ANCHORAGE (AP) -- State Labor Commissioner Ed Flanagan is urging Alaska's dominant oil well drilling contractor to agree to mediation in a long-running contract standoff with its unionized workers.
Flanagan, in a letter to Nabors Alaska president Jim Denney, said that the dispute ''threatens the industrial peace of the state'' and that Nabors should work with a state-appointed mediator. He stopped short of declaring that he can force Nabors to mediate.
Unlike an arbitrator, who can issue binding decisions, a mediator only attempts to nudge the parties to a settlement.
Nabors Alaska vice president Jim Brown said his company prefers to negotiate directly with leaders of the Laborers International union and has extended an invitation to talk.
''Our view is it's not necessary,'' Brown said of mediation.
Union leaders said Thursday that they welcomed Flanagan's letter because they're frustrated by the lack of progress toward reaching their first labor contract with Nabors since the rig workers, called roughnecks, voted to unionize in 2000.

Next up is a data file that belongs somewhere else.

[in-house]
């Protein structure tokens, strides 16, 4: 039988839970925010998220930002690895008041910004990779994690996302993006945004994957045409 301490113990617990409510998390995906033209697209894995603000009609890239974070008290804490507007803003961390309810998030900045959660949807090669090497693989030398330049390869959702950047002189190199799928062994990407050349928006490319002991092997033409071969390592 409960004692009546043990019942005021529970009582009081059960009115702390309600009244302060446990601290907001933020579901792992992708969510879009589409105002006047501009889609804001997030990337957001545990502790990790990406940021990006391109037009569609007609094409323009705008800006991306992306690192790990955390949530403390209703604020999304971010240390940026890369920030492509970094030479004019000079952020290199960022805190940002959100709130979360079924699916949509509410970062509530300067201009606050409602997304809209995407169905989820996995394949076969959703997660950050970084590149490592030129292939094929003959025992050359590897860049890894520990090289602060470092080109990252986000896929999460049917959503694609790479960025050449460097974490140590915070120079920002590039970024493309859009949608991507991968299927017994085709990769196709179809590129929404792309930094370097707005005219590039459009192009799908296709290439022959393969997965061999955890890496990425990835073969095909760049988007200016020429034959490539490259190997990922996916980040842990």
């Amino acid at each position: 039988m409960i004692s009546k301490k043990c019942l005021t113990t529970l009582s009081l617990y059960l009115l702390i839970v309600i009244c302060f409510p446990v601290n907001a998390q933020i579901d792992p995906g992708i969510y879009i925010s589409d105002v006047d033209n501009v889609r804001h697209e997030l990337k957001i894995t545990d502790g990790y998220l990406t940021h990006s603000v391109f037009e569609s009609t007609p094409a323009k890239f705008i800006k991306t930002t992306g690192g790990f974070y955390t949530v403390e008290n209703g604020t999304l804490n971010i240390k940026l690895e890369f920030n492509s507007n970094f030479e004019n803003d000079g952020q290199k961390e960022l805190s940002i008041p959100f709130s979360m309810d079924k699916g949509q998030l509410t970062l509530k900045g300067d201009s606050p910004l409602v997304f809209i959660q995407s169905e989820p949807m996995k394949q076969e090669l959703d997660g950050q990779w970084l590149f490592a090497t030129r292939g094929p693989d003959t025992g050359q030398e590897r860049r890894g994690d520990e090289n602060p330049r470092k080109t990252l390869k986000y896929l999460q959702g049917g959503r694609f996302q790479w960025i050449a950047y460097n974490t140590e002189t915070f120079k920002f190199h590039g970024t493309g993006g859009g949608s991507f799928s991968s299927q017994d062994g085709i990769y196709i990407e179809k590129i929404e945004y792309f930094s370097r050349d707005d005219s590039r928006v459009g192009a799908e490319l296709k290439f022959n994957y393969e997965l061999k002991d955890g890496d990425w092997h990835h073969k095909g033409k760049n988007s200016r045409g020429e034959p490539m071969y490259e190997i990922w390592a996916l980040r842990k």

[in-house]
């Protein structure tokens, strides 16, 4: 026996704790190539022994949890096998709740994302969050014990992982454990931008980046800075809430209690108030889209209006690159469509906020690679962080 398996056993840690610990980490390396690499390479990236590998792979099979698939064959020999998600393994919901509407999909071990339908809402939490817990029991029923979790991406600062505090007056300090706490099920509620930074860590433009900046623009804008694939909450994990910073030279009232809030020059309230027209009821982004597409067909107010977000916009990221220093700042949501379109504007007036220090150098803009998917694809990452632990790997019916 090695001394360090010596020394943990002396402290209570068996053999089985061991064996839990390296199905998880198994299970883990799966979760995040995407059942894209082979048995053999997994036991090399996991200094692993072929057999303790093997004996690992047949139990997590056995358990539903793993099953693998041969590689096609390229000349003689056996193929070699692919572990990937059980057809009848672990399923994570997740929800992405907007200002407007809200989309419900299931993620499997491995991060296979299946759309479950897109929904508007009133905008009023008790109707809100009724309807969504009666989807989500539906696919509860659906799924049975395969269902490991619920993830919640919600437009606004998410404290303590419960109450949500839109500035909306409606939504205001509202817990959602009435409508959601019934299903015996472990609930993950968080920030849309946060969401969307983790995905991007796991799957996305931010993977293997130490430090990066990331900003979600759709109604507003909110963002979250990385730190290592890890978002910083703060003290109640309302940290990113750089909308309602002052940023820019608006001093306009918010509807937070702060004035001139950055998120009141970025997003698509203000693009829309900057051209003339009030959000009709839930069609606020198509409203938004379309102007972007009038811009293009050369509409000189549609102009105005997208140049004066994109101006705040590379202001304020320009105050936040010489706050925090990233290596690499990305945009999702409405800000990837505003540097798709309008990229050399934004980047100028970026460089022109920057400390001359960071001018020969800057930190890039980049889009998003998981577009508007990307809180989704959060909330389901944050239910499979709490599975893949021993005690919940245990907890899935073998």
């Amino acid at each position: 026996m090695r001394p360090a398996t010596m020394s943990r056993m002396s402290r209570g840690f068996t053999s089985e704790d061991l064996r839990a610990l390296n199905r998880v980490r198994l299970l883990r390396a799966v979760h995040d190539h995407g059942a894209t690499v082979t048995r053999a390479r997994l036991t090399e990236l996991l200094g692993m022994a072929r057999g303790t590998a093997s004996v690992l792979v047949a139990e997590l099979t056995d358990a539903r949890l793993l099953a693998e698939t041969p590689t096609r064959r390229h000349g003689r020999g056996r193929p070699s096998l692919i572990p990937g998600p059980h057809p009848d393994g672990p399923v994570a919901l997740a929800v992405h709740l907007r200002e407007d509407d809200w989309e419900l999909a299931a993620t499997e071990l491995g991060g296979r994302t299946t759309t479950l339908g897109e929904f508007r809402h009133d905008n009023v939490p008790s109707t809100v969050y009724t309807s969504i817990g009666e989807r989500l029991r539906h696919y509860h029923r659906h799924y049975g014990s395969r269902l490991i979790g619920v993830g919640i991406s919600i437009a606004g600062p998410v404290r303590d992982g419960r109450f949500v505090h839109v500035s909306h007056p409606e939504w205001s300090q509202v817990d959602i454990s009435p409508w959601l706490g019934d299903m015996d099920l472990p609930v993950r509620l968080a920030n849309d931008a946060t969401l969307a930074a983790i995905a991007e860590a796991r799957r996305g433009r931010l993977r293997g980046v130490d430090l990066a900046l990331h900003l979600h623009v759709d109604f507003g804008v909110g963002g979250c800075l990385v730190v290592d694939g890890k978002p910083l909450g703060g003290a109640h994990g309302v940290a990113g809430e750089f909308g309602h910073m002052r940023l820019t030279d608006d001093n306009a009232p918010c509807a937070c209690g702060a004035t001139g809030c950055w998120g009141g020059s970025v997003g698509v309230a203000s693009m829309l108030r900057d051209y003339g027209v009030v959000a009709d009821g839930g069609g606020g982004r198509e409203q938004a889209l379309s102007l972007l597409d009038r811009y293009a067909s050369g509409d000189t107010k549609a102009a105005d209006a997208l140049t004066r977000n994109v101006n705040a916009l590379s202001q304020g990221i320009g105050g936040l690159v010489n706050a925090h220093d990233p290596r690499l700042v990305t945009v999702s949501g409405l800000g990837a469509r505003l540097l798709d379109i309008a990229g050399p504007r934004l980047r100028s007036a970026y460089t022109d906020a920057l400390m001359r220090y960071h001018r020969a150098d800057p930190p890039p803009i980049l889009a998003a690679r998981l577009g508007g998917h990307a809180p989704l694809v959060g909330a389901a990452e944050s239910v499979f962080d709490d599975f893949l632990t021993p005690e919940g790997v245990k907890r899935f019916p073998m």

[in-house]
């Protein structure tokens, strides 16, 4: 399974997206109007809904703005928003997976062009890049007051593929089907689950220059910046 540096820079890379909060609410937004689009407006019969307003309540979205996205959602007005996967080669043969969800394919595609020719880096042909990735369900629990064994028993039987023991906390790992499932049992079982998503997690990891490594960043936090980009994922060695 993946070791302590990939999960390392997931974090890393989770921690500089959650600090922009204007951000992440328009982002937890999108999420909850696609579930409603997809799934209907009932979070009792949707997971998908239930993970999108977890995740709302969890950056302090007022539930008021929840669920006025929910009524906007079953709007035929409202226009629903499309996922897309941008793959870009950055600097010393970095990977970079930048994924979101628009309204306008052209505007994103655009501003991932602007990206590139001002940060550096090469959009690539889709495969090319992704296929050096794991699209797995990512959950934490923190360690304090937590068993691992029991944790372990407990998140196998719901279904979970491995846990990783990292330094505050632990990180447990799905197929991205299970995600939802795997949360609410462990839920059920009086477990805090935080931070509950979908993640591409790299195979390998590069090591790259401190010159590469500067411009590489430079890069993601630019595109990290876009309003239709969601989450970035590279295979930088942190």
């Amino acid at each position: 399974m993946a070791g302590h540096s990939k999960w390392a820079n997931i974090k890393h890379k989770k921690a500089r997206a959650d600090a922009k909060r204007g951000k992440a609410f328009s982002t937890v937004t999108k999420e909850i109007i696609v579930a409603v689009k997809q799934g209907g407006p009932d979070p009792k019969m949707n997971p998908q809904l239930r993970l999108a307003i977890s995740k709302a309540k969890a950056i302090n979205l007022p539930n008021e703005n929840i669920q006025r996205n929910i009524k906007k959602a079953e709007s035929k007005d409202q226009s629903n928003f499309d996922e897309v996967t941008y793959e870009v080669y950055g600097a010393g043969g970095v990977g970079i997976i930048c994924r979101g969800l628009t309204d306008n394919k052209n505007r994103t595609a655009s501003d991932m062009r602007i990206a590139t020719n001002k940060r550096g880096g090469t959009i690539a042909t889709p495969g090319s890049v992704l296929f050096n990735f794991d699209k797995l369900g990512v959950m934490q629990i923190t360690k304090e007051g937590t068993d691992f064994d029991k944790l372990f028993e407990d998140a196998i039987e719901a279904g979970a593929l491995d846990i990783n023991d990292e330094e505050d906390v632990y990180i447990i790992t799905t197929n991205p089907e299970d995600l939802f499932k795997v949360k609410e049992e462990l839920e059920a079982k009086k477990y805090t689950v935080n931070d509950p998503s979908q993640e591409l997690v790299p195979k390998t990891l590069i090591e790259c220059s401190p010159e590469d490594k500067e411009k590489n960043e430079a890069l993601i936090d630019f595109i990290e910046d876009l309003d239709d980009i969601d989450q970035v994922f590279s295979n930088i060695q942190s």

The roughnecks want to switch from the company's health and retirement plan to a union plan. The workers also want cost-of-living pay raises. Nabors is offering to keep its pay and benefits basically at current levels.
Kevin Dougherty, an attorney for the Laborers union, said he wasn't surprised that Nabors balked at mediation.
''We thought out of respect for the state of Alaska and the oil industry that Nabors would be willing to sit down and resolve the dispute through a peaceful means,'' he said.
The union has hinted of a possible walkoff from drilling rigs, which could cripple oil field development, though existing wells could still produce. Oil is the state's most important industry.
Mike Pearson, a union organizer and ex-Nabors worker, said a strike is still a possibility.
But Dougherty said the union has chosen to press its fight in other ways, such as pointing out safety problems to BP and other oil companies that hire Nabors for drilling.
''We're not afraid of a strike, but we don't think it's the most mature and effective thing,'' he said.
Nabors employs about 300 workers in running six North Slope and Cook Inlet rigs, but the payroll can more than double in winter, when drilling activity picks up substantially. The union represents only about 60 percent of Nabors workers, Brown said.
Brown said Nabors already offers $50,000 to $75,000 to employees working two weeks on, two weeks off, plus good health insurance and a generous 401(k) retirement plan. He said relations between the company and its workers is good.
Nabors Alaska is part of Texas-based Nabors Industries, a global drilling giant.
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